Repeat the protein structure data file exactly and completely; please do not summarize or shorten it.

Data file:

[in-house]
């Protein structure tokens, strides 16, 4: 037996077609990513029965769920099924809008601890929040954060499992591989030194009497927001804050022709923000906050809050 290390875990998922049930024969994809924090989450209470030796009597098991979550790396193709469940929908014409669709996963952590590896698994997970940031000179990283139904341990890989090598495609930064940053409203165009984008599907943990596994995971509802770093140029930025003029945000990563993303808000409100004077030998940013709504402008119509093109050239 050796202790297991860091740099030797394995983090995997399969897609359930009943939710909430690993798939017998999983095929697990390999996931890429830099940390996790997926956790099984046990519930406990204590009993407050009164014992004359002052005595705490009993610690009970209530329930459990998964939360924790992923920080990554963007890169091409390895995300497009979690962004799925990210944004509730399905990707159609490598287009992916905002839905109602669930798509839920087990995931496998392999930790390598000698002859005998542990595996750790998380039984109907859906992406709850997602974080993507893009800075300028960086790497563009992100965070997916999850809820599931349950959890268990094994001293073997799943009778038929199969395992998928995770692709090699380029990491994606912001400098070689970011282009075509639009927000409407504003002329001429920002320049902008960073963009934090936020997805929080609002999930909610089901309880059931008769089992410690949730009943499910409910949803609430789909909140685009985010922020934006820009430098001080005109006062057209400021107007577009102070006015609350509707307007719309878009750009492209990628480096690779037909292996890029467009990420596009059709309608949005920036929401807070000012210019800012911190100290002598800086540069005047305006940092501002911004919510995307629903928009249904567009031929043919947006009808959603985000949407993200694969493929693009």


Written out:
[in-house]
């Protein structure tokens, strides 16, 4: 037996077609990513029965769920099924809008601890929040954060499992591989030194009497927001804050022709923000906050809050 290390875990998922049930024969994809924090989450209470030796009597098991979550790396193709469940929908014409669709996963952590590896698994997970940031000179990283139904341990890989090598495609930064940053409203165009984008599907943990596994995971509802770093140029930025003029945000990563993303808000409100004077030998940013709504402008119509093109050239 050796202790297991860091740099030797394995983090995997399969897609359930009943939710909430690993798939017998999983095929697990390999996931890429830099940390996790997926956790099984046990519930406990204590009993407050009164014992004359002052005595705490009993610690009970209530329930459990998964939360924790992923920080990554963007890169091409390895995300497009979690962004799925990210944004509730399905990707159609490598287009992916905002839905109602669930798509839920087990995931496998392999930790390598000698002859005998542990595996750790998380039984109907859906992406709850997602974080993507893009800075300028960086790497563009992100965070997916999850809820599931349950959890268990094994001293073997799943009778038929199969395992998928995770692709090699380029990491994606912001400098070689970011282009075509639009927000409407504003002329001429920002320049902008960073963009934090936020997805929080609002999930909610089901309880059931008769089992410690949730009943499910409910949803609430789909909140685009985010922020934006820009430098001080005109006062057209400021107007577009102070006015609350509707307007719309878009750009492209990628480096690779037909292996890029467009990420596009059709309608949005920036929401807070000012210019800012911190100290002598800086540069005047305006940092501002911004919510995307629903928009249904567009031929043919947006009808959603985000949407993200694969493929693009």